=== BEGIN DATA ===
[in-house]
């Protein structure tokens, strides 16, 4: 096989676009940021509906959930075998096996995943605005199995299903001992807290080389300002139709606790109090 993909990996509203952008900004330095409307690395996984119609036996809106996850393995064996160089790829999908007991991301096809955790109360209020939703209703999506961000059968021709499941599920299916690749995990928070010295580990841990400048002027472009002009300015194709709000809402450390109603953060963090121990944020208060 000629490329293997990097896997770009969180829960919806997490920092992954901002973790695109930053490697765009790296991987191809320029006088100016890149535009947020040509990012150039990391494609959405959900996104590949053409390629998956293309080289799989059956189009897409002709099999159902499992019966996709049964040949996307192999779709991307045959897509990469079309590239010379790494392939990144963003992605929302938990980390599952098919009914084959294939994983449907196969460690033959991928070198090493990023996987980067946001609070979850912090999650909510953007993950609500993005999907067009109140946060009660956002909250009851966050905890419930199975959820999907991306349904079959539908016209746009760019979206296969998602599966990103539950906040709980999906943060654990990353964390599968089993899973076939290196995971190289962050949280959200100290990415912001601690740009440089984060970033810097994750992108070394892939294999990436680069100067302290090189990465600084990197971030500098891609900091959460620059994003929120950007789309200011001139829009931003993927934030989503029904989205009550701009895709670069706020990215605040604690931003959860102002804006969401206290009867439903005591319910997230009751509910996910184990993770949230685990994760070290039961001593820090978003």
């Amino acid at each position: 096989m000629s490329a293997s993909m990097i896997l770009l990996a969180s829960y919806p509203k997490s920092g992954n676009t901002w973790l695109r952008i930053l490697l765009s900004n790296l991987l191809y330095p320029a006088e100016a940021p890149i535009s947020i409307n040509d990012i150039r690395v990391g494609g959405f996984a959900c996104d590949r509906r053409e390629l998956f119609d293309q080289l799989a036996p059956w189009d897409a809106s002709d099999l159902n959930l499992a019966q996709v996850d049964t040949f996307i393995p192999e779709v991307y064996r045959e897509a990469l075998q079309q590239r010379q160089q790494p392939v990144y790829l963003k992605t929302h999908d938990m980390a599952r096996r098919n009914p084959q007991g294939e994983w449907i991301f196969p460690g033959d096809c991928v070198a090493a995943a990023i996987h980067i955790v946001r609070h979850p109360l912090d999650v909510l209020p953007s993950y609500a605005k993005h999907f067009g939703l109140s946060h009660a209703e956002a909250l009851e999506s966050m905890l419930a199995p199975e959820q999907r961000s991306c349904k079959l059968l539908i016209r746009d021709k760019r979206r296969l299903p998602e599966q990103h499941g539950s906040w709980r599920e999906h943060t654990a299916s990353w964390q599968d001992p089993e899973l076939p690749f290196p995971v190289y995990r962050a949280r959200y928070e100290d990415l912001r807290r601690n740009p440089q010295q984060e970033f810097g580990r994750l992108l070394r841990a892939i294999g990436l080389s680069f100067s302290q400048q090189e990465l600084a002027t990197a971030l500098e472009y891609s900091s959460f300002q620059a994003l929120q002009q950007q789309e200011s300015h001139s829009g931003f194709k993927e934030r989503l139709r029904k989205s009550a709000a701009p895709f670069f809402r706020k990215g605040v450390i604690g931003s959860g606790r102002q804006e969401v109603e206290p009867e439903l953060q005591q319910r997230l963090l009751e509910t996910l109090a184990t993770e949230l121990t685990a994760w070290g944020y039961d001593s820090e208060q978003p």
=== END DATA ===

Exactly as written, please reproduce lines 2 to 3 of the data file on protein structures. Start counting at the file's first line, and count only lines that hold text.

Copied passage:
């Protein structure tokens, strides 16, 4: 096989676009940021509906959930075998096996995943605005199995299903001992807290080389300002139709606790109090 993909990996509203952008900004330095409307690395996984119609036996809106996850393995064996160089790829999908007991991301096809955790109360209020939703209703999506961000059968021709499941599920299916690749995990928070010295580990841990400048002027472009002009300015194709709000809402450390109603953060963090121990944020208060 000629490329293997990097896997770009969180829960919806997490920092992954901002973790695109930053490697765009790296991987191809320029006088100016890149535009947020040509990012150039990391494609959405959900996104590949053409390629998956293309080289799989059956189009897409002709099999159902499992019966996709049964040949996307192999779709991307045959897509990469079309590239010379790494392939990144963003992605929302938990980390599952098919009914084959294939994983449907196969460690033959991928070198090493990023996987980067946001609070979850912090999650909510953007993950609500993005999907067009109140946060009660956002909250009851966050905890419930199975959820999907991306349904079959539908016209746009760019979206296969998602599966990103539950906040709980999906943060654990990353964390599968089993899973076939290196995971190289962050949280959200100290990415912001601690740009440089984060970033810097994750992108070394892939294999990436680069100067302290090189990465600084990197971030500098891609900091959460620059994003929120950007789309200011001139829009931003993927934030989503029904989205009550701009895709670069706020990215605040604690931003959860102002804006969401206290009867439903005591319910997230009751509910996910184990993770949230685990994760070290039961001593820090978003």
């Amino acid at each position: 096989m000629s490329a293997s993909m990097i896997l770009l990996a969180s829960y919806p509203k997490s920092g992954n676009t901002w973790l695109r952008i930053l490697l765009s900004n790296l991987l191809y330095p320029a006088e100016a940021p890149i535009s947020i409307n040509d990012i150039r690395v990391g494609g959405f996984a959900c996104d590949r509906r053409e390629l998956f119609d293309q080289l799989a036996p059956w189009d897409a809106s002709d099999l159902n959930l499992a019966q996709v996850d049964t040949f996307i393995p192999e779709v991307y064996r045959e897509a990469l075998q079309q590239r010379q160089q790494p392939v990144y790829l963003k992605t929302h999908d938990m980390a599952r096996r098919n009914p084959q007991g294939e994983w449907i991301f196969p460690g033959d096809c991928v070198a090493a995943a990023i996987h980067i955790v946001r609070h979850p109360l912090d999650v909510l209020p953007s993950y609500a605005k993005h999907f067009g939703l109140s946060h009660a209703e956002a909250l009851e999506s966050m905890l419930a199995p199975e959820q999907r961000s991306c349904k079959l059968l539908i016209r746009d021709k760019r979206r296969l299903p998602e599966q990103h499941g539950s906040w709980r599920e999906h943060t654990a299916s990353w964390q599968d001992p089993e899973l076939p690749f290196p995971v190289y995990r962050a949280r959200y928070e100290d990415l912001r807290r601690n740009p440089q010295q984060e970033f810097g580990r994750l992108l070394r841990a892939i294999g990436l080389s680069f100067s302290q400048q090189e990465l600084a002027t990197a971030l500098e472009y891609s900091s959460f300002q620059a994003l929120q002009q950007q789309e200011s300015h001139s829009g931003f194709k993927e934030r989503l139709r029904k989205s009550a709000a701009p895709f670069f809402r706020k990215g605040v450390i604690g931003s959860g606790r102002q804006e969401v109603e206290p009867e439903l953060q005591q319910r997230l963090l009751e509910t996910l109090a184990t993770e949230l121990t685990a994760w070290g944020y039961d001593s820090e208060q978003p």